In this period the well known naive painter Theophilos comes to stay in Mount Pilion, where he produced a great part of his work.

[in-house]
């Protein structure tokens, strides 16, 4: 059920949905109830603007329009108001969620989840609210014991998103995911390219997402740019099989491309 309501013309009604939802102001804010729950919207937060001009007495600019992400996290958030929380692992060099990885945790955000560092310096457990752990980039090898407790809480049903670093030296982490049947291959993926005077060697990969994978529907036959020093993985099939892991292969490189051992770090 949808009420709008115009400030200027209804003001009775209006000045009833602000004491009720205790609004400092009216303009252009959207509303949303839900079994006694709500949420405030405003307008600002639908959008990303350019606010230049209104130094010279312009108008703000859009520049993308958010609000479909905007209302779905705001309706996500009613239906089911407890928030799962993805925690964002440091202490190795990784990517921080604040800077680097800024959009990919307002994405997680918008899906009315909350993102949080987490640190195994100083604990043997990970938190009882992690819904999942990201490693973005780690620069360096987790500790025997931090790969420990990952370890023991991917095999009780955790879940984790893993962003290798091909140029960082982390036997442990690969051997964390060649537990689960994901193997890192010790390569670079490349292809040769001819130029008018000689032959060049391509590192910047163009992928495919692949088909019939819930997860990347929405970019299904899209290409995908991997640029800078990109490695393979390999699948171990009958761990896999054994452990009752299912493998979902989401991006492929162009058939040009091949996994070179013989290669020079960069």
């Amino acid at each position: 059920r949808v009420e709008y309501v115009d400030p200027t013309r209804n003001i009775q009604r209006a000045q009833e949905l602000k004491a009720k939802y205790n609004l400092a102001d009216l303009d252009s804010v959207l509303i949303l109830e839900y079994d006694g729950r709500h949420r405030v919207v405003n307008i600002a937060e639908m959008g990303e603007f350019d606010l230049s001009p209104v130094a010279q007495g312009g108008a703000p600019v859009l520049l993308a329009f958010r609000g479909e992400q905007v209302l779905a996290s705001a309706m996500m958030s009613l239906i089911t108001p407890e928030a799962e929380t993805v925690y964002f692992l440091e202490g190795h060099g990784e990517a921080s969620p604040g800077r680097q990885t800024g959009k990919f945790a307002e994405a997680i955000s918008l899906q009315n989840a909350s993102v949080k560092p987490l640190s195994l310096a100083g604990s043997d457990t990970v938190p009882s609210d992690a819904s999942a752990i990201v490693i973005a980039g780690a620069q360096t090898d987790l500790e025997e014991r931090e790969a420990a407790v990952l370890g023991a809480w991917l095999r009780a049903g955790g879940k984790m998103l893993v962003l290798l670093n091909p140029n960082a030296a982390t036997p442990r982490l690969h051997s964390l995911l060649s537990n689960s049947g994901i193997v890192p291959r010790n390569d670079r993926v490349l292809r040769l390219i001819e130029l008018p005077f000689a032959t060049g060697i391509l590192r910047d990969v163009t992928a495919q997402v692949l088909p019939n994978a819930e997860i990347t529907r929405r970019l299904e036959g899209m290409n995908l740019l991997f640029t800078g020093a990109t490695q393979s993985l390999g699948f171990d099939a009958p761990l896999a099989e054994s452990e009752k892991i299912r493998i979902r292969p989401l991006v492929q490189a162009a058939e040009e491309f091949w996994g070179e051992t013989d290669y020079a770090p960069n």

Born in Mytilene, nourished by tradition, legends, without any artistic education or training whatsoever, Theophilos followed his instincts and created naive compositions illustrating Greece, tradition, nature, its myths, offering a means of expression that the intellectuals of the inter-war period recognized as quintessentially Greek. The Greekness of Theophilos consists, on the one hand, of his capacity to render with the simplest means the light of his country, the Greek atmosphere and the Greek landscape, and, on the other, of his Greek themes, which demonstrate that he experienced Greek tradition as an uninterrupted sequence. Despised and mocked at the beginning, his art was later recognized and Theophilos was elevated to a teacher of Greekness in art and as a unique case in modern Greek painting.